- Tapa dura: 738 páginas
- Editor: Springer; Edición: 1st ed. 2006. Corr. 2nd printing 2011 (15 de febrero de 2010)
- Colección: Information Science and Statistics
- Idioma: Inglés
- ISBN-10: 0387310738
- ISBN-13: 978-0387310732
- Valoración media de los clientes: 2 opiniones de clientes
Clasificación en los más vendidos de Amazon:
nº1.609 en Libros en idiomas extranjeros (Ver el Top 100 en Libros en idiomas extranjeros)
- n.° 7 en Libros en idiomas extranjeros > Ciencias, tecnología y medicina > Matemáticas > Estadística y probabilidad
- n.° 8 en Libros en idiomas extranjeros > Informática, internet y medios digitales > Medios digitales y diseño gráfico
- n.° 28 en Libros en idiomas extranjeros > Informática, internet y medios digitales > Ciencias informáticas
- Ver el Índice completo
Compara Precios en Amazon
+ EUR 3,15 de gastos de envío
+ Envío GRATIS
Pattern Recognition and Machine Learning (Information Science and Statistics) (Inglés) Tapa dura – 15 feb 2010
Comprados juntos habitualmente
Los clientes que compraron este producto también compraron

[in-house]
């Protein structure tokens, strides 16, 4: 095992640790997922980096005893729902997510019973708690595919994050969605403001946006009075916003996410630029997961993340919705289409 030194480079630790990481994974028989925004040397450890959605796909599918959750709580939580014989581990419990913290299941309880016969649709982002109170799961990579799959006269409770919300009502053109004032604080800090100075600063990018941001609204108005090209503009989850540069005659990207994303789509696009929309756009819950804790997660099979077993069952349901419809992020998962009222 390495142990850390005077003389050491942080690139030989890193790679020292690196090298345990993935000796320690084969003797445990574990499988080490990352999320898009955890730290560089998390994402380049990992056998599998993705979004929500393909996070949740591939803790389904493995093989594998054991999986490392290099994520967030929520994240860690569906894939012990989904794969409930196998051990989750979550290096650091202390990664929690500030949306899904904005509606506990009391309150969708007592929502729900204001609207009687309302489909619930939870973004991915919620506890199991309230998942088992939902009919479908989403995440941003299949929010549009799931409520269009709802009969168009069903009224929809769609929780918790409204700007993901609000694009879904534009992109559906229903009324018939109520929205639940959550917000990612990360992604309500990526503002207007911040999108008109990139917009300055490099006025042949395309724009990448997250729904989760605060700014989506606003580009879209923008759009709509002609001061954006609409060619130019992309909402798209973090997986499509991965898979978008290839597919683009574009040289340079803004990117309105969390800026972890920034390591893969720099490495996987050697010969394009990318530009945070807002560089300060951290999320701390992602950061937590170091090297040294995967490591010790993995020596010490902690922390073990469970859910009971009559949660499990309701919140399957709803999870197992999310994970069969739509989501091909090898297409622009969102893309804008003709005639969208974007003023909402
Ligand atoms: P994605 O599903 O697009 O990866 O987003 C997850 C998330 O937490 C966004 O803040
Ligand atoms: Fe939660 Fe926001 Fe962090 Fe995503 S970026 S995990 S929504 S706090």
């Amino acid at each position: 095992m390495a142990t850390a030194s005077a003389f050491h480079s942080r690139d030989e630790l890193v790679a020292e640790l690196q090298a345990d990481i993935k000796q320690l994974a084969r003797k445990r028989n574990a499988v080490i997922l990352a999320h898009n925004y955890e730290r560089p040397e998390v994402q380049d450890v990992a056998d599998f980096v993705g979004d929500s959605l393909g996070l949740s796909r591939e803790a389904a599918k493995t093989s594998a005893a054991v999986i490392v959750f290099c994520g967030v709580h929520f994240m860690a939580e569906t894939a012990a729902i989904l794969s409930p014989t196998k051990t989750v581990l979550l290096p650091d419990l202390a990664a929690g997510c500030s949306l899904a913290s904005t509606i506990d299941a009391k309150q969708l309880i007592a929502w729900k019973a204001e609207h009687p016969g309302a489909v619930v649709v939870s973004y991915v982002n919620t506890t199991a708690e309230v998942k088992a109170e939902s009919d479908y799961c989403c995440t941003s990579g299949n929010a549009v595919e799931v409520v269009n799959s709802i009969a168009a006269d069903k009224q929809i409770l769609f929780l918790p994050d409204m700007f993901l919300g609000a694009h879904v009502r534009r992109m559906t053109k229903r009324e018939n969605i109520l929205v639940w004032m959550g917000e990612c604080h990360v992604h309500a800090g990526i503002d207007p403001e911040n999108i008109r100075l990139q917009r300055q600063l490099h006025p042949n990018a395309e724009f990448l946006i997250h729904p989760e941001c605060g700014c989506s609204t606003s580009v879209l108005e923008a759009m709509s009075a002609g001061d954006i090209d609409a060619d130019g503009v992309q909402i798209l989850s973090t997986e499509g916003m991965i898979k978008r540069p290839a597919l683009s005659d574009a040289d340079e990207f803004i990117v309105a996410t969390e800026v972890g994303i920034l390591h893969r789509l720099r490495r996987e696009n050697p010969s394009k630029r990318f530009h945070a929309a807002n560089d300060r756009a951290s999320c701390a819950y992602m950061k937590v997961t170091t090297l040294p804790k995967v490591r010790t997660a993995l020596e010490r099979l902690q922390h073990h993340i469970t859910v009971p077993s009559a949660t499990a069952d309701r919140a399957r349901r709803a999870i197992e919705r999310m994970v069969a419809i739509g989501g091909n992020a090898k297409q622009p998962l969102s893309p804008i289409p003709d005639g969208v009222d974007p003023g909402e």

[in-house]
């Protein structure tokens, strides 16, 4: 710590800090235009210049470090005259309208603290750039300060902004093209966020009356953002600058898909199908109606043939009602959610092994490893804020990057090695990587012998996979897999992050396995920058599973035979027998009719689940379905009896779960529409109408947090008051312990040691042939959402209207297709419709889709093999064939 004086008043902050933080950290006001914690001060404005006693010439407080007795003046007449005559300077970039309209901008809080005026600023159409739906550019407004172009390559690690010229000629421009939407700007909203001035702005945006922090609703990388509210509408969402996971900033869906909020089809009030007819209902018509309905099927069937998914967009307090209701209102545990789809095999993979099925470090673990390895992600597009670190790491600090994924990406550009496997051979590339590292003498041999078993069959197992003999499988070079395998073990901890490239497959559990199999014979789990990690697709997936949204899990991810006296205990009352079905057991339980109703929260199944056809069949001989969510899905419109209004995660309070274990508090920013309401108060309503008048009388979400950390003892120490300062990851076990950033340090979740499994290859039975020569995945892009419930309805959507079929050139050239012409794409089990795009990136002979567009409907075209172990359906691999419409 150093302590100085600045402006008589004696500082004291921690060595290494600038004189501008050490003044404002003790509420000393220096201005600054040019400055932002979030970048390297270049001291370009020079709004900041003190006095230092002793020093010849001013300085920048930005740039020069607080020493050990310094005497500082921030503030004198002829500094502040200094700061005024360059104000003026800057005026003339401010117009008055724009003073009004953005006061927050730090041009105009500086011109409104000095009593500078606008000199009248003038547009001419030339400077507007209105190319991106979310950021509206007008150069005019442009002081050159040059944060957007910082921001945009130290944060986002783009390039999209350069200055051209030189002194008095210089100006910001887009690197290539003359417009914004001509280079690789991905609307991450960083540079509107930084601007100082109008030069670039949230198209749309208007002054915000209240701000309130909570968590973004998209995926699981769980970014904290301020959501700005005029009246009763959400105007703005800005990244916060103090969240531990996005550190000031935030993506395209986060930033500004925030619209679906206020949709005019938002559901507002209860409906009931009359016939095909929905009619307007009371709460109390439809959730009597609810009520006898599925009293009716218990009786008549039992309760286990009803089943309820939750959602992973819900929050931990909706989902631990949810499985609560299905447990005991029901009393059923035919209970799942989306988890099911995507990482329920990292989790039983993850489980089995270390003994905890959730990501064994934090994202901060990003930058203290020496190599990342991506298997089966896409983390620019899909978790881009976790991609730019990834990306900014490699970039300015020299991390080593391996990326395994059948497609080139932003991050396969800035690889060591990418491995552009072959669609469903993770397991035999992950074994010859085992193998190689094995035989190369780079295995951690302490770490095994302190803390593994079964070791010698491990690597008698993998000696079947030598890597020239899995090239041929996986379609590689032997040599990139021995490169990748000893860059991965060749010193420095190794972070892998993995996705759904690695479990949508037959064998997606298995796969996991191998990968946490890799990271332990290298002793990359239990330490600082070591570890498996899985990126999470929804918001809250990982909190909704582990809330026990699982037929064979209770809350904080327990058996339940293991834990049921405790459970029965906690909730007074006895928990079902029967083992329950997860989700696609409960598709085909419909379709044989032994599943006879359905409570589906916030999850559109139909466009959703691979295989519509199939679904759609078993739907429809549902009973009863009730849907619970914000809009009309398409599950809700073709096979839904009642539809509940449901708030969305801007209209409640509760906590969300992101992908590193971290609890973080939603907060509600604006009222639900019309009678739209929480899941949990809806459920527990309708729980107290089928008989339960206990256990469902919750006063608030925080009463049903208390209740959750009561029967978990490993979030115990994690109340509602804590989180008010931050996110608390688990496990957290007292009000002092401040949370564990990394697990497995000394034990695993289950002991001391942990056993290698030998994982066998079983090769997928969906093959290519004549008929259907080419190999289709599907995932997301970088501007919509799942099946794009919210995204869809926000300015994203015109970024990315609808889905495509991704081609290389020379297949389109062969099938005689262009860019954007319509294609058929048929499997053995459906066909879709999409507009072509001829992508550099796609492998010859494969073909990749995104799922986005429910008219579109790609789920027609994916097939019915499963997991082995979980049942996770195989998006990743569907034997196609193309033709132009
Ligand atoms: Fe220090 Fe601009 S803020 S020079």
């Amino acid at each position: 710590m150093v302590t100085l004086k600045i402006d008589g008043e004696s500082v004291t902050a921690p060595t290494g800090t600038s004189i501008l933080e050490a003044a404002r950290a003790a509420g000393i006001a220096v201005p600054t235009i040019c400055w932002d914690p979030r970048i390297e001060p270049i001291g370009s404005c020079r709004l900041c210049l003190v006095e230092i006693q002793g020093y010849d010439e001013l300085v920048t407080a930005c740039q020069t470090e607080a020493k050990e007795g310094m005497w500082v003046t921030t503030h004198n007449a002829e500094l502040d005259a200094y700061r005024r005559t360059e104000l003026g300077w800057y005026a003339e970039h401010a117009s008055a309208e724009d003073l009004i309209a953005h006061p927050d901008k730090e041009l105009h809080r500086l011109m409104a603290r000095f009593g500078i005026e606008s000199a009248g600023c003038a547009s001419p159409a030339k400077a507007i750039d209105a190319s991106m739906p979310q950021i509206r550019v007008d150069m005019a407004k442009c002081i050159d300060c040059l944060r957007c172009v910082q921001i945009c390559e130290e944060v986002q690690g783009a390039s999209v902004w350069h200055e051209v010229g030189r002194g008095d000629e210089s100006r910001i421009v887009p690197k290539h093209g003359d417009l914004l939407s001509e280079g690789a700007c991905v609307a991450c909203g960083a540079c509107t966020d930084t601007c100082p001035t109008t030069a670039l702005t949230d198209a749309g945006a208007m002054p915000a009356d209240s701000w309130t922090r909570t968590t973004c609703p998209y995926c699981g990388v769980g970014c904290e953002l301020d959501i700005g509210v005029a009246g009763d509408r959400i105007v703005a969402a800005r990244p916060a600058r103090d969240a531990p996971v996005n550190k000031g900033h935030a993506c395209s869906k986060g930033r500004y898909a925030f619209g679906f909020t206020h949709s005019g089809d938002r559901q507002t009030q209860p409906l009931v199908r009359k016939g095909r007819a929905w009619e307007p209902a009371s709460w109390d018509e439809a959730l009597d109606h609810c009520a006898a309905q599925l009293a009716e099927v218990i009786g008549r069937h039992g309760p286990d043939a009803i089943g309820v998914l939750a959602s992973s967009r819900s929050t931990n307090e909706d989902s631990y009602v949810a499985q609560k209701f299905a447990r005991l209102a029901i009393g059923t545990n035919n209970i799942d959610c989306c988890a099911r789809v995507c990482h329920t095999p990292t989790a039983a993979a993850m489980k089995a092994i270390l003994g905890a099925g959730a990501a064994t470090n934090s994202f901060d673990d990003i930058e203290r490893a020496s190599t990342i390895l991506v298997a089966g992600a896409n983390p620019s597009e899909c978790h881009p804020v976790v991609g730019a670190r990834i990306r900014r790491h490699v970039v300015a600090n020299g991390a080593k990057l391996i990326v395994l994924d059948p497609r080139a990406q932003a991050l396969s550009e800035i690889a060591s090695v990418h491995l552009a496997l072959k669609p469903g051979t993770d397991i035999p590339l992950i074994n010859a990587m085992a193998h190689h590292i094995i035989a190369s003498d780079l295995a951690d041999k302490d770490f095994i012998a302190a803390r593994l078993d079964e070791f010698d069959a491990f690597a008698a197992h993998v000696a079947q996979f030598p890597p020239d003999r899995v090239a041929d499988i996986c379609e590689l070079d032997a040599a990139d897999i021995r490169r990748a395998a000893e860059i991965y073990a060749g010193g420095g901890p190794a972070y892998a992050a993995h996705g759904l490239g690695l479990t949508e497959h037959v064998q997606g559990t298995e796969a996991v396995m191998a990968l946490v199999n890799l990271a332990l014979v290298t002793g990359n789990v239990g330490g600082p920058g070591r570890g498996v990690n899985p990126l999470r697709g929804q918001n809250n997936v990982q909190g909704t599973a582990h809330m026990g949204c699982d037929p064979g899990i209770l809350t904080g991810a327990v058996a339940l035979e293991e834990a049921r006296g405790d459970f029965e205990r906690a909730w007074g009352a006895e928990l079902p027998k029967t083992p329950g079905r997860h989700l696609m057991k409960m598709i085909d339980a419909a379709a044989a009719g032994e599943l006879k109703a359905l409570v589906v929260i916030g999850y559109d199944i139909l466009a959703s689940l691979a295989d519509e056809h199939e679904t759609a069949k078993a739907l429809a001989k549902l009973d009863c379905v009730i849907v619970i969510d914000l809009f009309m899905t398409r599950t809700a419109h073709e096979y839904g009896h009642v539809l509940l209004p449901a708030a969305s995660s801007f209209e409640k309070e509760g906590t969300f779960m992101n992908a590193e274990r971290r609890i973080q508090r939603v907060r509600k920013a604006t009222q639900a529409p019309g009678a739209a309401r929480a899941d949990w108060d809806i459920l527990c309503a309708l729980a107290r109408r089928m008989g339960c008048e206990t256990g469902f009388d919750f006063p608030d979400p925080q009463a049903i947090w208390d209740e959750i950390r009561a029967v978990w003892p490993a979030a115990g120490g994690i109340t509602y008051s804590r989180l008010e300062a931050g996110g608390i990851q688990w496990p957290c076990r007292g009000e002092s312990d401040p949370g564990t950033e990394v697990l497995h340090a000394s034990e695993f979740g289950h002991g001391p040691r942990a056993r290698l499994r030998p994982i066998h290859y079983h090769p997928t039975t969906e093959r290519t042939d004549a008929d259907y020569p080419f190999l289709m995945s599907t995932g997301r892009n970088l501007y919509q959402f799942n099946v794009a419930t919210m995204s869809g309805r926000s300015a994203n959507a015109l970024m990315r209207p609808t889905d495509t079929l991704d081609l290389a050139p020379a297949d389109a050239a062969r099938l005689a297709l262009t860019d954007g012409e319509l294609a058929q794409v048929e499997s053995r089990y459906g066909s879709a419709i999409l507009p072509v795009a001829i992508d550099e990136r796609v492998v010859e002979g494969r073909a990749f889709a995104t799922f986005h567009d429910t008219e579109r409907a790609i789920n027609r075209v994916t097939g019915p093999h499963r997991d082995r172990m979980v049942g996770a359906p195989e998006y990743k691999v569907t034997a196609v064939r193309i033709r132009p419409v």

Descripción del producto
From the reviews:
"This beautifully produced book is intended for advanced undergraduates, PhD students, and researchers and practitioners, primarily in the machine learning or allied areas...A strong feature is the use of geometric illustration and intuition...This is an impressive and interesting book that might form the basis of several advanced statistics courses. It would be a good choice for a reading group." John Maindonald for the Journal of Statistical Software
"In this book, aimed at senior undergraduates or beginning graduate students, Bishop provides an authoritative presentation of many of the statistical techniques that have come to be considered part of ‘pattern recognition’ or ‘machine learning’. … This book will serve as an excellent reference. … With its coherent viewpoint, accurate and extensive coverage, and generally good explanations, Bishop’s book is a useful introduction … and a valuable reference for the principle techniques used in these fields." (Radford M. Neal, Technometrics, Vol. 49 (3), August, 2007)
"This book appears in the Information Science and Statistics Series commissioned by the publishers. … The book appears to have been designed for course teaching, but obviously contains material that readers interested in self-study can use. It is certainly structured for easy use. … For course teachers there is ample backing which includes some 400 exercises. … it does contain important material which can be easily followed without the reader being confined to a pre-determined course of study." (W. R. Howard, Kybernetes, Vol. 36 (2), 2007)